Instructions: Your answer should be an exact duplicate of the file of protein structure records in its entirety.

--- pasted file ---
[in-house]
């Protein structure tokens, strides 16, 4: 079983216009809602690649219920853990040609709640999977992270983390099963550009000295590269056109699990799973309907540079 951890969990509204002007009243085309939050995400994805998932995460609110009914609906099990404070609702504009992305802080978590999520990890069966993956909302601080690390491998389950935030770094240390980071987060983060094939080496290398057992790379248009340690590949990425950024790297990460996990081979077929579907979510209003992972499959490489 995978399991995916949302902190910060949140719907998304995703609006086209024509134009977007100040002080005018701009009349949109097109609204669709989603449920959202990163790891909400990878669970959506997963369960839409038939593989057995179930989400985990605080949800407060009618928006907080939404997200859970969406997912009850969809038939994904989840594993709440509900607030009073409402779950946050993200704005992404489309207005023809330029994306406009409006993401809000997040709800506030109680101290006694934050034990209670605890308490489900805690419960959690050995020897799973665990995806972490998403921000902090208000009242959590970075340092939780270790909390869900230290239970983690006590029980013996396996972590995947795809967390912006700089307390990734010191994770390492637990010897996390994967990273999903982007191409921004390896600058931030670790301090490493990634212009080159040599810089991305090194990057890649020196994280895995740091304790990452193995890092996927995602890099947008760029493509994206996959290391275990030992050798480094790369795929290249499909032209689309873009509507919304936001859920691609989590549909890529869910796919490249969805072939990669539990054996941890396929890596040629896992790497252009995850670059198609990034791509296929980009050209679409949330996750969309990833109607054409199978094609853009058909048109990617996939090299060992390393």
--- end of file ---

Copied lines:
[in-house]
């Protein structure tokens, strides 16, 4: 079983216009809602690649219920853990040609709640999977992270983390099963550009000295590269056109699990799973309907540079 951890969990509204002007009243085309939050995400994805998932995460609110009914609906099990404070609702504009992305802080978590999520990890069966993956909302601080690390491998389950935030770094240390980071987060983060094939080496290398057992790379248009340690590949990425950024790297990460996990081979077929579907979510209003992972499959490489 995978399991995916949302902190910060949140719907998304995703609006086209024509134009977007100040002080005018701009009349949109097109609204669709989603449920959202990163790891909400990878669970959506997963369960839409038939593989057995179930989400985990605080949800407060009618928006907080939404997200859970969406997912009850969809038939994904989840594993709440509900607030009073409402779950946050993200704005992404489309207005023809330029994306406009409006993401809000997040709800506030109680101290006694934050034990209670605890308490489900805690419960959690050995020897799973665990995806972490998403921000902090208000009242959590970075340092939780270790909390869900230290239970983690006590029980013996396996972590995947795809967390912006700089307390990734010191994770390492637990010897996390994967990273999903982007191409921004390896600058931030670790301090490493990634212009080159040599810089991305090194990057890649020196994280895995740091304790990452193995890092996927995602890099947008760029493509994206996959290391275990030992050798480094790369795929290249499909032209689309873009509507919304936001859920691609989590549909890529869910796919490249969805072939990669539990054996941890396929890596040629896992790497252009995850670059198609990034791509296929980009050209679409949330996750969309990833109607054409199978094609853009058909048109990617996939090299060992390393």